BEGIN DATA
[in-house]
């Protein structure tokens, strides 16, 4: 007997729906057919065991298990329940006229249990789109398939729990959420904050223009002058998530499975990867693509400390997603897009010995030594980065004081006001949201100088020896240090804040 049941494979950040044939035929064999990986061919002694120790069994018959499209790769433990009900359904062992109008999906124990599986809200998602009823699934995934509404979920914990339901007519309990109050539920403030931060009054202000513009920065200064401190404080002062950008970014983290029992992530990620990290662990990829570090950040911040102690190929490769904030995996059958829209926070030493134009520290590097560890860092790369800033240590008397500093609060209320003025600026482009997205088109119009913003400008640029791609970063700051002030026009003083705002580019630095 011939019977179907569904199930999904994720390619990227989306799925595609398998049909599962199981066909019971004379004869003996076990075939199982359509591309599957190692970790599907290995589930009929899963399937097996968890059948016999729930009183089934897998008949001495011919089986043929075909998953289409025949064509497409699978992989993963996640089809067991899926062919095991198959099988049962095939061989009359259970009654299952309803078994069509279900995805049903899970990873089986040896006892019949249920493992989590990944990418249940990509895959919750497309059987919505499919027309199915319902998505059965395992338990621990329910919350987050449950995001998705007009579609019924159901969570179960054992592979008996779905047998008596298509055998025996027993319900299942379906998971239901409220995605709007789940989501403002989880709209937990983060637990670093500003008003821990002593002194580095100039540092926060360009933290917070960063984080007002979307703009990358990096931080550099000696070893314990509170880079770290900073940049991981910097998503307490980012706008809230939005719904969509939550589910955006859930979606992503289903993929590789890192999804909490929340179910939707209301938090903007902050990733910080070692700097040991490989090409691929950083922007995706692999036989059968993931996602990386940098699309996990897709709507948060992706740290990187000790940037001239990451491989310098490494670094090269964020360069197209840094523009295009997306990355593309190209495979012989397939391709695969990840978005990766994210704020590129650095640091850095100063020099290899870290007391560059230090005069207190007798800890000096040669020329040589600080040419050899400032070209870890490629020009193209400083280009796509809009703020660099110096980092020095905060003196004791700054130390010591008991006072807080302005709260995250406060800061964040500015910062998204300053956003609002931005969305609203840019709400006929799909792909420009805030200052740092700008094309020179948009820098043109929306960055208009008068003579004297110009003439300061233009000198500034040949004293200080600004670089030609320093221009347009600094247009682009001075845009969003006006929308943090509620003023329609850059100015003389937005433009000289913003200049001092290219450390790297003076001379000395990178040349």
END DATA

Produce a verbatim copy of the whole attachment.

[in-house]
């Protein structure tokens, strides 16, 4: 007997729906057919065991298990329940006229249990789109398939729990959420904050223009002058998530499975990867693509400390997603897009010995030594980065004081006001949201100088020896240090804040 049941494979950040044939035929064999990986061919002694120790069994018959499209790769433990009900359904062992109008999906124990599986809200998602009823699934995934509404979920914990339901007519309990109050539920403030931060009054202000513009920065200064401190404080002062950008970014983290029992992530990620990290662990990829570090950040911040102690190929490769904030995996059958829209926070030493134009520290590097560890860092790369800033240590008397500093609060209320003025600026482009997205088109119009913003400008640029791609970063700051002030026009003083705002580019630095 011939019977179907569904199930999904994720390619990227989306799925595609398998049909599962199981066909019971004379004869003996076990075939199982359509591309599957190692970790599907290995589930009929899963399937097996968890059948016999729930009183089934897998008949001495011919089986043929075909998953289409025949064509497409699978992989993963996640089809067991899926062919095991198959099988049962095939061989009359259970009654299952309803078994069509279900995805049903899970990873089986040896006892019949249920493992989590990944990418249940990509895959919750497309059987919505499919027309199915319902998505059965395992338990621990329910919350987050449950995001998705007009579609019924159901969570179960054992592979008996779905047998008596298509055998025996027993319900299942379906998971239901409220995605709007789940989501403002989880709209937990983060637990670093500003008003821990002593002194580095100039540092926060360009933290917070960063984080007002979307703009990358990096931080550099000696070893314990509170880079770290900073940049991981910097998503307490980012706008809230939005719904969509939550589910955006859930979606992503289903993929590789890192999804909490929340179910939707209301938090903007902050990733910080070692700097040991490989090409691929950083922007995706692999036989059968993931996602990386940098699309996990897709709507948060992706740290990187000790940037001239990451491989310098490494670094090269964020360069197209840094523009295009997306990355593309190209495979012989397939391709695969990840978005990766994210704020590129650095640091850095100063020099290899870290007391560059230090005069207190007798800890000096040669020329040589600080040419050899400032070209870890490629020009193209400083280009796509809009703020660099110096980092020095905060003196004791700054130390010591008991006072807080302005709260995250406060800061964040500015910062998204300053956003609002931005969305609203840019709400006929799909792909420009805030200052740092700008094309020179948009820098043109929306960055208009008068003579004297110009003439300061233009000198500034040949004293200080600004670089030609320093221009347009600094247009682009001075845009969003006006929308943090509620003023329609850059100015003389937005433009000289913003200049001092290219450390790297003076001379000395990178040349």